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christmas dinner

9 food swaps for a delicious and healthy Christmas dinner

Being healthy may not always be the first thing on your mind on Christmas day. But what if we told you that you could make some healthy food swaps in your festive shopping ahead of the big event - to make your Christmas dinner just as tasty but secretly healthier for you and your loved ones.

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1. Olive or avocado oil for roasties

Roast potatoes are the stars of Christmas dinner for many people. Without sacrificing their crispy exterior, you can make your spuds healthier by roasting them in olive oil or avocado oil instead of unhealthy saturated fats like butter, goose fat or lard.

Dr Kevin Huffman, bariatric physician and CEO of Ambari Nutrition, says: "these oils are monounsaturated fats, which means they contain far more nutrients and can improve your cholesterol levels."

As for taste, avocado and extra virgin olive oil both have high smoke points which make them perfect for roasting to get a crispy finish. Avocado oil has a neutral flavour, while olive oil from different areas has different aromas. From France it's buttery and nutty, from Italy it's herbal and peppery, and from Greece it's fruity and fragrant.

Roast potatoes with olive or avocado oil

Roast potatoes with olive or avocado oil

2. Leaner meats

If you love traditional turkey for your protein, no swaps here are necessary. According to Keri Glassman, dietitian and founder of Nutritious Life, loading up your plate with turkey, instead of fattier meats like ham and beef, is actually one of the best things you can do.

"Turkey is a lean quality protein and is very satisfying. Don't be afraid of the dark meat. Yes, it is higher in fat and calories, but it will also be more filling - and could help you eat less sweets. What you should skimp on is the skin."

Dr Menka Gupta also recommends salmon: "fatty fish is another lean protein source that also provides essential amino acids and omega-3 fatty acids. These compounds support muscle health and reduce inflammation, which increases cell damage and disease risk."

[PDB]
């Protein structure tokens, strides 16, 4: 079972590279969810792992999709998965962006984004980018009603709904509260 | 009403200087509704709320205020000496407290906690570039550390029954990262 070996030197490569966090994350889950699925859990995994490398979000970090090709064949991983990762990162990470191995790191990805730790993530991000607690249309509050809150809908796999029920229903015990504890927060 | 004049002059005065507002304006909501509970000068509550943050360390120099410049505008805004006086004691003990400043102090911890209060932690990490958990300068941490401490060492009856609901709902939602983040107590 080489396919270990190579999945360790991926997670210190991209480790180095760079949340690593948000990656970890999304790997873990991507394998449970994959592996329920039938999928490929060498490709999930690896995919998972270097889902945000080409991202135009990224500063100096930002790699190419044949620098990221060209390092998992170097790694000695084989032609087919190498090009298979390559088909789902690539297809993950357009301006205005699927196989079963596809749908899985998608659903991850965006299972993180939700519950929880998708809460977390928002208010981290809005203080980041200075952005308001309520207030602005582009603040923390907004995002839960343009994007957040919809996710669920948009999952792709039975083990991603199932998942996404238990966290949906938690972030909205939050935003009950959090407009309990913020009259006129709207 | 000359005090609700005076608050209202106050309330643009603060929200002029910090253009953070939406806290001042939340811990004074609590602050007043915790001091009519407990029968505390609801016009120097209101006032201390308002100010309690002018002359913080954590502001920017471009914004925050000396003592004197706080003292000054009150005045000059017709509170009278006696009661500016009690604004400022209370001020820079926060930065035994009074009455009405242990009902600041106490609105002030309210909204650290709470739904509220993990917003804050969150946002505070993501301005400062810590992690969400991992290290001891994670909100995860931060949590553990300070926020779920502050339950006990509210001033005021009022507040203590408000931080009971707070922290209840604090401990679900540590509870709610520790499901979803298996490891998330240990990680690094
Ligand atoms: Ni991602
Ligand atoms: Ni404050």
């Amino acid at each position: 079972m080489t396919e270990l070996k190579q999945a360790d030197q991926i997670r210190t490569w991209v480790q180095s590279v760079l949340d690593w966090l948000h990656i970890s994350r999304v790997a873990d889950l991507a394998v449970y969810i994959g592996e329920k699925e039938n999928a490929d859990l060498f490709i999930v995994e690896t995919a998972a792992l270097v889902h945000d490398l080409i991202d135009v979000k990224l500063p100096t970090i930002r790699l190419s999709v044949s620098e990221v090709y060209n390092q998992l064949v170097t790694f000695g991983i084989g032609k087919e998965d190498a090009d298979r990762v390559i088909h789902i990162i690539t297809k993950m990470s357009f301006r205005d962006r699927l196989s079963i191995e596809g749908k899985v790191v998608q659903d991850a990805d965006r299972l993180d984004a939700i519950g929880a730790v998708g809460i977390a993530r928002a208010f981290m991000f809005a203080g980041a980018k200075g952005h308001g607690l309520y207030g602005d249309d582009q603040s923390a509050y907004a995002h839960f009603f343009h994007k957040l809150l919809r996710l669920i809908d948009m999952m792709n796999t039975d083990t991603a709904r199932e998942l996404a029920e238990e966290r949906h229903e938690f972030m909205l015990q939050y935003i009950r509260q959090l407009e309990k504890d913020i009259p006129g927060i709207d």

Christmas turkey

Christmas turkey

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3. Veggie whole grain stuffing

Stuffing is another festive treat that need not be bad for you. In fact, according to Dr Gupta you can pack in the nutrients while adding more flavour.

She says: “swap white bread-based stuffing with sausage for whole grain or multigrain bread stuffing with a mix of colourful vegetables, nuts, and dried fruits. Whole grains provide fibre which supports your gut health, and the variety of vegetables offers a range of phytonutrients, which promote a healthy balance of gut bacteria."

This has long-term benefits, as well as helping healthy digestion - something that most of us need after the over-indulgence of Christmas day. "If you wish to add animal protein, consider using lean turkey or chicken sausage instead of pork," adds Dr Gupta.

Whole grain stuffing

Whole grain stuffing

4. Whole wheat gravy

Gravy is essentially flour, fat and spices. You can make it healthier by choosing healthier flour, a broth base, and by limiting or swapping salt for mouth-wateringly aromatic herbs, such as rosemary, thyme or sage.

"Use a heart-healthy flour instead of white flour, such as whole wheat flour," says Glassman. "If you're not in control of your gravy, stick with portion control of whatever your host is serving. Use 1-2 tablespoons and call it a day."

Dr Gupta adds that a lower intake of salt can lead to lower blood pressure regulation.